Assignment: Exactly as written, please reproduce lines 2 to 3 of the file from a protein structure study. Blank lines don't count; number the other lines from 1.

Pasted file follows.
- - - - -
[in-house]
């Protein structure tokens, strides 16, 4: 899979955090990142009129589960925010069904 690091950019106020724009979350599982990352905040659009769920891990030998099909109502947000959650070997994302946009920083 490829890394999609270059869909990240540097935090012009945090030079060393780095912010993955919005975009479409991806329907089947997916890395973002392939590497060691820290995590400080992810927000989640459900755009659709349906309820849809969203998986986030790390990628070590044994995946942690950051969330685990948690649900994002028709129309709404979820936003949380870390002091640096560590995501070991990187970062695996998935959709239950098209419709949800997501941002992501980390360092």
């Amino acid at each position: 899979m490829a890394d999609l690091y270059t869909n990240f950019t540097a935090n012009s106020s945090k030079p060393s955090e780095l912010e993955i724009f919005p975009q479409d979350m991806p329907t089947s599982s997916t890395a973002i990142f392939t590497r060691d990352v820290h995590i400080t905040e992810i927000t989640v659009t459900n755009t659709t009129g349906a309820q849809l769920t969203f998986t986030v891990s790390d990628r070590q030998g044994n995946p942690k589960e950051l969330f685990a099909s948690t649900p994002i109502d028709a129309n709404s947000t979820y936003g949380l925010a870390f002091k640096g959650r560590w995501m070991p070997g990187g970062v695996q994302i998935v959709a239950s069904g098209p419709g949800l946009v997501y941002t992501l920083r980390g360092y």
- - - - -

């Protein structure tokens, strides 16, 4: 899979955090990142009129589960925010069904 690091950019106020724009979350599982990352905040659009769920891990030998099909109502947000959650070997994302946009920083 490829890394999609270059869909990240540097935090012009945090030079060393780095912010993955919005975009479409991806329907089947997916890395973002392939590497060691820290995590400080992810927000989640459900755009659709349906309820849809969203998986986030790390990628070590044994995946942690950051969330685990948690649900994002028709129309709404979820936003949380870390002091640096560590995501070991990187970062695996998935959709239950098209419709949800997501941002992501980390360092």
């Amino acid at each position: 899979m490829a890394d999609l690091y270059t869909n990240f950019t540097a935090n012009s106020s945090k030079p060393s955090e780095l912010e993955i724009f919005p975009q479409d979350m991806p329907t089947s599982s997916t890395a973002i990142f392939t590497r060691d990352v820290h995590i400080t905040e992810i927000t989640v659009t459900n755009t659709t009129g349906a309820q849809l769920t969203f998986t986030v891990s790390d990628r070590q030998g044994n995946p942690k589960e950051l969330f685990a099909s948690t649900p994002i109502d028709a129309n709404s947000t979820y936003g949380l925010a870390f002091k640096g959650r560590w995501m070991p070997g990187g970062v695996q994302i998935v959709a239950s069904g098209p419709g949800l946009v997501y941002t992501l920083r980390g360092y």